Judgment of the Court of Justice of the European Union (Fourth Chamber), 18 December 2014 – Case C-354/13

Discrimination based on obesity

The Court of Justice was requested to rule two preliminary rulings raised by a dispute between a Danish employee and his employer, regarding the lawfulness of his dismissal, allegedly based on obesity.

The employee worked for 15 (fifteen) years for Billund Kommune (employer), as a daycare assistant.

During his employment contract, the employee was considered obese under the definition of the World Health Organisation (WHO).

However, due to the reduced number of children in the nursery, the employer decided to terminate his employment contract, but did not state the reasons why this particular employee, and not any of the other employees, was chosen to be dismissed.

The first preliminary ruling was related to the possibility of the European Union law to foresee a general principle of non discrimination based on obesity, as such, regarding employment and occupation.

In this sense, the Court considered that none of the provisions of the Treaties and of the secondary legislation of the European Union in the area of employment and occupation provided a general principle of non-discrimination based on obesity.  Moreover, the Directive on equal treatment in employment (Directive 2000/78/EC) exhaustively lists the various forms of prohibited discrimination, which does not include obesity.

On the other hand, the second preliminary ruling was related to the possibility of obesity being considered a “disability“, within the meaning of the Directive, i.e., “…a limitation which results, in particular, from long-term physical, mental or psychological disabilities, which in interaction with various barriers may prevent the full and effective participation in the professional life, comparing to other employees”.

The Court considered that if, “in certain circumstances, the obesity of the employee results on a limitation, in particular, from physical, mental or psychological disabilities, which in interaction with various barriers may prevent the full and effective participation in the professional life, comparing to other employees and if such limitation is a long- term one, obesity can be considered a “disability” within the scope of the Directive 2000/78”.

Such would be the case, in particular, if the obesity of the employee prevented his full and  effective  participation  in  professional  life  due  to  the  reduced  mobility  and pathologies that prevent him from carrying out his work or causing discomfort when carrying out his professional activity.

In this sense, the Court considered that the national court (the court that submitted the preliminary rulings) was responsible to decide whether the employee’s obesity framed in the concept of “disability”, for the purposes of establishing whether his dismissal was lawful or not.

Judgment of the Constitutional Court No 366/2014, Case No 1176 13

Special proceeding to challenge the regularity and lawfulness of the dismissal vs common proceeding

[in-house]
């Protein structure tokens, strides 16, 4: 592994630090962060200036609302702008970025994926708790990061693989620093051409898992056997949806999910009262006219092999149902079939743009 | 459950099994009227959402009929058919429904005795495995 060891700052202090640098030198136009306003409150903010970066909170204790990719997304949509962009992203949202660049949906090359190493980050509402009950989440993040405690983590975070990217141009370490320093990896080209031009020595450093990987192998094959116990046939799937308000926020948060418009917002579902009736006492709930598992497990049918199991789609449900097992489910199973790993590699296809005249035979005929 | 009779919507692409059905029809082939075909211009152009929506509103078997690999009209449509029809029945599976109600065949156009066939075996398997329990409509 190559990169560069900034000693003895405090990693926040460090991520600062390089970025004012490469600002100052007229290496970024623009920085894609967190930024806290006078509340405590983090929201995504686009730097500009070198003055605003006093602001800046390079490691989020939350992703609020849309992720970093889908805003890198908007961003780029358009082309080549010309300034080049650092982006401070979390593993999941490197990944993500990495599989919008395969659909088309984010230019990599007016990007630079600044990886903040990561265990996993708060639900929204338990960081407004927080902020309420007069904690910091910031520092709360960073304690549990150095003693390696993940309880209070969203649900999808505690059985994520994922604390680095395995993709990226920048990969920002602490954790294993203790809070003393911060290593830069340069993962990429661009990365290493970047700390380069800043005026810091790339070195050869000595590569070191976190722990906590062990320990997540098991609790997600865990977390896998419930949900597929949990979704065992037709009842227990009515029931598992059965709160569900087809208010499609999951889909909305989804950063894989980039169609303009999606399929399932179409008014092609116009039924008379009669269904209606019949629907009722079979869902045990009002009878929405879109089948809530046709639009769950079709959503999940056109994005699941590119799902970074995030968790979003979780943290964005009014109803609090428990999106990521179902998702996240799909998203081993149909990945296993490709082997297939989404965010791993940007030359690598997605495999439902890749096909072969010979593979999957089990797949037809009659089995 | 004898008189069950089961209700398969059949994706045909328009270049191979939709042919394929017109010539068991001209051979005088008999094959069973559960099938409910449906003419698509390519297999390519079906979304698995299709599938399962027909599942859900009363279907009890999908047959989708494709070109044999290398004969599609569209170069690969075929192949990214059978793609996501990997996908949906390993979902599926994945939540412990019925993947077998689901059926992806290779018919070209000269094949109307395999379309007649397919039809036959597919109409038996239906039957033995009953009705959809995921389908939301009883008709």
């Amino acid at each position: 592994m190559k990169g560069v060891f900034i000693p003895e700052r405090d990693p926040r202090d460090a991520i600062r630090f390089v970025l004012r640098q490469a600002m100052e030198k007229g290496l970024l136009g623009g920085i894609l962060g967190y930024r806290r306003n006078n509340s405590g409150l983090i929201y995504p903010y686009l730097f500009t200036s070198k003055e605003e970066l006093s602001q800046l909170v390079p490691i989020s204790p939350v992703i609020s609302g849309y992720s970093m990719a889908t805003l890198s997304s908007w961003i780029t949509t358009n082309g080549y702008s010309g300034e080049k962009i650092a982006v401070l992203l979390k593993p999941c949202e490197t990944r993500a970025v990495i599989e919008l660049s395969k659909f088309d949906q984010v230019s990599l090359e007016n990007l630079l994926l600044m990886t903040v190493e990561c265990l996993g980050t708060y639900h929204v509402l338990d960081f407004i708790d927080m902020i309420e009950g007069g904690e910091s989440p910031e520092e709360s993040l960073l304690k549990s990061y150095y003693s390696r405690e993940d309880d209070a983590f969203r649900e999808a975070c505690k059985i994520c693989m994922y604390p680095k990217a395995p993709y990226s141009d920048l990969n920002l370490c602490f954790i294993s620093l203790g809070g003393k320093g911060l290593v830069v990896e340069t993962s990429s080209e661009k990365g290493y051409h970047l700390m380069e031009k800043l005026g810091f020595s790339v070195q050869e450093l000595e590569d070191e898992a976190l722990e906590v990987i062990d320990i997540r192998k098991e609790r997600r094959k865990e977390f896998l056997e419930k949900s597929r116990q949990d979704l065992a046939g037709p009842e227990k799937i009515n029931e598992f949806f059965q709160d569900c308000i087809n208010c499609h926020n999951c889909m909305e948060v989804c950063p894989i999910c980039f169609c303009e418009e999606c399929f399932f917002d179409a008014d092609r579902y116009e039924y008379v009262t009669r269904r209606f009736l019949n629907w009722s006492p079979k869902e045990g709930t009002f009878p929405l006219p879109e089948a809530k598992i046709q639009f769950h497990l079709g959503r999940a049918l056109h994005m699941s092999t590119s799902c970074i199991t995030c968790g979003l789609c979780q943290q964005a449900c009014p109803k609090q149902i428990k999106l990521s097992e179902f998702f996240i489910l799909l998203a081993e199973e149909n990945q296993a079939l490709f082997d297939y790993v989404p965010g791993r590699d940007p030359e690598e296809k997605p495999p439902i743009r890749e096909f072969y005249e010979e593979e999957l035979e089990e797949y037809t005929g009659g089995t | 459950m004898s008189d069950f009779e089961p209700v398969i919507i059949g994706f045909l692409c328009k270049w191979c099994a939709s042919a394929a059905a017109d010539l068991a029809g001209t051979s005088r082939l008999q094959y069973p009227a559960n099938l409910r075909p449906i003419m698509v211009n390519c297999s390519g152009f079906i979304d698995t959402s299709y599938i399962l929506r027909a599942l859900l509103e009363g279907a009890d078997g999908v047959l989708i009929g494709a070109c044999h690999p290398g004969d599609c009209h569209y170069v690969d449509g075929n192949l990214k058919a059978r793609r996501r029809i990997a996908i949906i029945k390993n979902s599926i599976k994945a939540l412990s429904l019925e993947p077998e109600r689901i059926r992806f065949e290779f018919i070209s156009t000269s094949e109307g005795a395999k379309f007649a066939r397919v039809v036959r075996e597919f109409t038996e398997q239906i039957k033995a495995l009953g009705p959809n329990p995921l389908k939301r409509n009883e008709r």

The Constitutional Court was requested to rule on the constitutionality of Article 387(2) of the Labour Code, regarding the legal form to challenge an individual dismissal due to the extinction of job position.

The employee considered that the literal terms of the law (“the employee may oppose the dismissal”), should be interpreted as meaning “that the employee can only oppose the dismissal judicially as regulated in the adjective law”, without imposing an obligation, granting the employee the possibility to resort to any of the alternative procedural means.

On the other hand, the employer considered that there had been a procedural error, since the suitable procedure to challenge the individual dismissal due to the extinction of job position is the special proceeding to challenge the regularity and lawfulness of the dismissal (acção especial de impugnação judicial da regularidade e ilicitude do despedimento) rather than the common proceeding. This argument was rejected by the employee, since  such interpretation would go against the principles of equality and access to the law, foreseen in the Constitution.

The Court considered that the special proceeding to challenge the regularity and lawfulness of the dismissal, specially established for this type of dismissals, did not breach the principles aforementioned, in particular, the time limit to challenge the dismissal.

In the opinion of the Constitutional Court, the time limit to challenge the dismissal (60 days) was not disproportionate to the exercise of the right , and was justified in general terms by reasons of certainty and legal security, “and, in the specific case of challenging a dismissal, by the “expectations of the employer not to have a dismissal challenged in Court beyond a certain time limit, thus being duly able to manage the staff” (Judgment No 140/94).

In this sense, the Constitutional Court considered that the part of Article 387(2) of the Labour Code whereby an individual dismissal notified in writing to the employee can only be challenged by submitting application claim within 60 days, is not unconstitutional, and  formally or substantially, given the absence of unequivocal medical certification of that fact …”.

Therefore, the Supreme Court of Justice decided to dismiss the appeal and to uphold the judgment appealed against.